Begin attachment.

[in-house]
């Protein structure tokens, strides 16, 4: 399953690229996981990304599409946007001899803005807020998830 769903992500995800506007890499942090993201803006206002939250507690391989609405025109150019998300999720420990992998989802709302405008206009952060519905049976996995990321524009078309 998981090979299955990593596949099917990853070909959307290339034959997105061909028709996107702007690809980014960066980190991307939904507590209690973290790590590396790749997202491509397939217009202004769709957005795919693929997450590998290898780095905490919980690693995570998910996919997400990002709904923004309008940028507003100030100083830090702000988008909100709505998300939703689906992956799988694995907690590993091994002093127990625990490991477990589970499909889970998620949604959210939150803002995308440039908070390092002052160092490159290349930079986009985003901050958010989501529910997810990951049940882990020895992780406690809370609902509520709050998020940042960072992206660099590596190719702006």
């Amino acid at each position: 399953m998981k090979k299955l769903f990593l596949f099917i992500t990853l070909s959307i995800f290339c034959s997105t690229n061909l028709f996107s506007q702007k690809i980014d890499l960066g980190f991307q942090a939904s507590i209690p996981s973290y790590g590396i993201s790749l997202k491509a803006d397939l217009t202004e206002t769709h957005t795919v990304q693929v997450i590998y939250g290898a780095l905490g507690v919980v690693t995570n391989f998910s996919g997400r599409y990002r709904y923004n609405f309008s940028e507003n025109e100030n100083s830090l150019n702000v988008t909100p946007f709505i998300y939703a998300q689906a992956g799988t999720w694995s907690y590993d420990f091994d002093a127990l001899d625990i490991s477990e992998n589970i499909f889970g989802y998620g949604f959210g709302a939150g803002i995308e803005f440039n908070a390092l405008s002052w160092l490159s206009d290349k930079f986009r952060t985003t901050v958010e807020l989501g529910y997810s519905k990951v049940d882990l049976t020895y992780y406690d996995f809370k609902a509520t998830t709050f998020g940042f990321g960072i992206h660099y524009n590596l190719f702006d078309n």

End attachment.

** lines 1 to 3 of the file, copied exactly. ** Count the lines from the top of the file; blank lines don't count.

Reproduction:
[in-house]
């Protein structure tokens, strides 16, 4: 399953690229996981990304599409946007001899803005807020998830 769903992500995800506007890499942090993201803006206002939250507690391989609405025109150019998300999720420990992998989802709302405008206009952060519905049976996995990321524009078309 998981090979299955990593596949099917990853070909959307290339034959997105061909028709996107702007690809980014960066980190991307939904507590209690973290790590590396790749997202491509397939217009202004769709957005795919693929997450590998290898780095905490919980690693995570998910996919997400990002709904923004309008940028507003100030100083830090702000988008909100709505998300939703689906992956799988694995907690590993091994002093127990625990490991477990589970499909889970998620949604959210939150803002995308440039908070390092002052160092490159290349930079986009985003901050958010989501529910997810990951049940882990020895992780406690809370609902509520709050998020940042960072992206660099590596190719702006």
């Amino acid at each position: 399953m998981k090979k299955l769903f990593l596949f099917i992500t990853l070909s959307i995800f290339c034959s997105t690229n061909l028709f996107s506007q702007k690809i980014d890499l960066g980190f991307q942090a939904s507590i209690p996981s973290y790590g590396i993201s790749l997202k491509a803006d397939l217009t202004e206002t769709h957005t795919v990304q693929v997450i590998y939250g290898a780095l905490g507690v919980v690693t995570n391989f998910s996919g997400r599409y990002r709904y923004n609405f309008s940028e507003n025109e100030n100083s830090l150019n702000v988008t909100p946007f709505i998300y939703a998300q689906a992956g799988t999720w694995s907690y590993d420990f091994d002093a127990l001899d625990i490991s477990e992998n589970i499909f889970g989802y998620g949604f959210g709302a939150g803002i995308e803005f440039n908070a390092l405008s002052w160092l490159s206009d290349k930079f986009r952060t985003t901050v958010e807020l989501g529910y997810s519905k990951v049940d882990l049976t020895y992780y406690d996995f809370k609902a509520t998830t709050f998020g940042f990321g960072i992206h660099y524009n590596l190719f702006d078309n």